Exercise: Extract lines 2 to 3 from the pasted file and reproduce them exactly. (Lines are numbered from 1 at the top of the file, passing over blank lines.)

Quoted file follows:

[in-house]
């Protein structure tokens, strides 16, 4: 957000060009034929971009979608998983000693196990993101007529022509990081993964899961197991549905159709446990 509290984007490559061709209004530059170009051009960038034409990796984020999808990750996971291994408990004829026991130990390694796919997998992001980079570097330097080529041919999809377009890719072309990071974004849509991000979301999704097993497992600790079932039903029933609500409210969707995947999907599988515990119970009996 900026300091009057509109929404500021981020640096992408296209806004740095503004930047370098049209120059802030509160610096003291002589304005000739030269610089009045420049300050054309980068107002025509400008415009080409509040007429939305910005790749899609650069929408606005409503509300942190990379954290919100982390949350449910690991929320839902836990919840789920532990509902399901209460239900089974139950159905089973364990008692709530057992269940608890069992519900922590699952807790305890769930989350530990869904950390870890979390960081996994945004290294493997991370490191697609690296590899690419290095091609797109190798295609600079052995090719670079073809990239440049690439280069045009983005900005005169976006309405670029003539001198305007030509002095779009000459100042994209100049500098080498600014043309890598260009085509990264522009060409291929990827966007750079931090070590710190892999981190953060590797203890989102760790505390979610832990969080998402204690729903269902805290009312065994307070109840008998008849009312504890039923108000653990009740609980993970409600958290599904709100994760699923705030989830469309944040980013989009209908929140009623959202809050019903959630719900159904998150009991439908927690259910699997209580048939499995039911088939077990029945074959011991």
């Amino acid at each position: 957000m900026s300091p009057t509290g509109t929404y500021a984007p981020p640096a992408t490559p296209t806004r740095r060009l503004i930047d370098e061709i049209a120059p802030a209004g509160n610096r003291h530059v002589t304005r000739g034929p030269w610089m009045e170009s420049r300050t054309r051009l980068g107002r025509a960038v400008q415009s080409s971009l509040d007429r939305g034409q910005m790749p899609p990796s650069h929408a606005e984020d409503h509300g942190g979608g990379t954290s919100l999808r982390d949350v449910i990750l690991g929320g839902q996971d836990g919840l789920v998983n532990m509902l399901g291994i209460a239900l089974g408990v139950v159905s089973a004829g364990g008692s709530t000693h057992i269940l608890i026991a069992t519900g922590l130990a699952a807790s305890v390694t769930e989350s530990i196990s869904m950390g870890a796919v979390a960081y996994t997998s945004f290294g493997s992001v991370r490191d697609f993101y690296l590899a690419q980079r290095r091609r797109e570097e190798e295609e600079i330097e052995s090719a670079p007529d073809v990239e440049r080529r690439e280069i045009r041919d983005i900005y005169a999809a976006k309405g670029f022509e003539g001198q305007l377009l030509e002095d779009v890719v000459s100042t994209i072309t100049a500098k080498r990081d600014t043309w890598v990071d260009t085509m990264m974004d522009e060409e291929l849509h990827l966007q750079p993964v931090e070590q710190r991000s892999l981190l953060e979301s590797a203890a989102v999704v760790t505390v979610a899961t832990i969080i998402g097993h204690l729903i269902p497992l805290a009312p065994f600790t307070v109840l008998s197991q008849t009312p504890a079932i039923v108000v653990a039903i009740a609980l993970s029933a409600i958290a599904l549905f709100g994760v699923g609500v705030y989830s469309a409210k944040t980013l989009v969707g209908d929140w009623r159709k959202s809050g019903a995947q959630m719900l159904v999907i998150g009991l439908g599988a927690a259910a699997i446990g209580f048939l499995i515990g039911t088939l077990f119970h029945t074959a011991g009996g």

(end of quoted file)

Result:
């Protein structure tokens, strides 16, 4: 957000060009034929971009979608998983000693196990993101007529022509990081993964899961197991549905159709446990 509290984007490559061709209004530059170009051009960038034409990796984020999808990750996971291994408990004829026991130990390694796919997998992001980079570097330097080529041919999809377009890719072309990071974004849509991000979301999704097993497992600790079932039903029933609500409210969707995947999907599988515990119970009996 900026300091009057509109929404500021981020640096992408296209806004740095503004930047370098049209120059802030509160610096003291002589304005000739030269610089009045420049300050054309980068107002025509400008415009080409509040007429939305910005790749899609650069929408606005409503509300942190990379954290919100982390949350449910690991929320839902836990919840789920532990509902399901209460239900089974139950159905089973364990008692709530057992269940608890069992519900922590699952807790305890769930989350530990869904950390870890979390960081996994945004290294493997991370490191697609690296590899690419290095091609797109190798295609600079052995090719670079073809990239440049690439280069045009983005900005005169976006309405670029003539001198305007030509002095779009000459100042994209100049500098080498600014043309890598260009085509990264522009060409291929990827966007750079931090070590710190892999981190953060590797203890989102760790505390979610832990969080998402204690729903269902805290009312065994307070109840008998008849009312504890039923108000653990009740609980993970409600958290599904709100994760699923705030989830469309944040980013989009209908929140009623959202809050019903959630719900159904998150009991439908927690259910699997209580048939499995039911088939077990029945074959011991």
């Amino acid at each position: 957000m900026s300091p009057t509290g509109t929404y500021a984007p981020p640096a992408t490559p296209t806004r740095r060009l503004i930047d370098e061709i049209a120059p802030a209004g509160n610096r003291h530059v002589t304005r000739g034929p030269w610089m009045e170009s420049r300050t054309r051009l980068g107002r025509a960038v400008q415009s080409s971009l509040d007429r939305g034409q910005m790749p899609p990796s650069h929408a606005e984020d409503h509300g942190g979608g990379t954290s919100l999808r982390d949350v449910i990750l690991g929320g839902q996971d836990g919840l789920v998983n532990m509902l399901g291994i209460a239900l089974g408990v139950v159905s089973a004829g364990g008692s709530t000693h057992i269940l608890i026991a069992t519900g922590l130990a699952a807790s305890v390694t769930e989350s530990i196990s869904m950390g870890a796919v979390a960081y996994t997998s945004f290294g493997s992001v991370r490191d697609f993101y690296l590899a690419q980079r290095r091609r797109e570097e190798e295609e600079i330097e052995s090719a670079p007529d073809v990239e440049r080529r690439e280069i045009r041919d983005i900005y005169a999809a976006k309405g670029f022509e003539g001198q305007l377009l030509e002095d779009v890719v000459s100042t994209i072309t100049a500098k080498r990081d600014t043309w890598v990071d260009t085509m990264m974004d522009e060409e291929l849509h990827l966007q750079p993964v931090e070590q710190r991000s892999l981190l953060e979301s590797a203890a989102v999704v760790t505390v979610a899961t832990i969080i998402g097993h204690l729903i269902p497992l805290a009312p065994f600790t307070v109840l008998s197991q008849t009312p504890a079932i039923v108000v653990a039903i009740a609980l993970s029933a409600i958290a599904l549905f709100g994760v699923g609500v705030y989830s469309a409210k944040t980013l989009v969707g209908d929140w009623r159709k959202s809050g019903a995947q959630m719900l159904v999907i998150g009991l439908g599988a927690a259910a699997i446990g209580f048939l499995i515990g039911t088939l077990f119970h029945t074959a011991g009996g």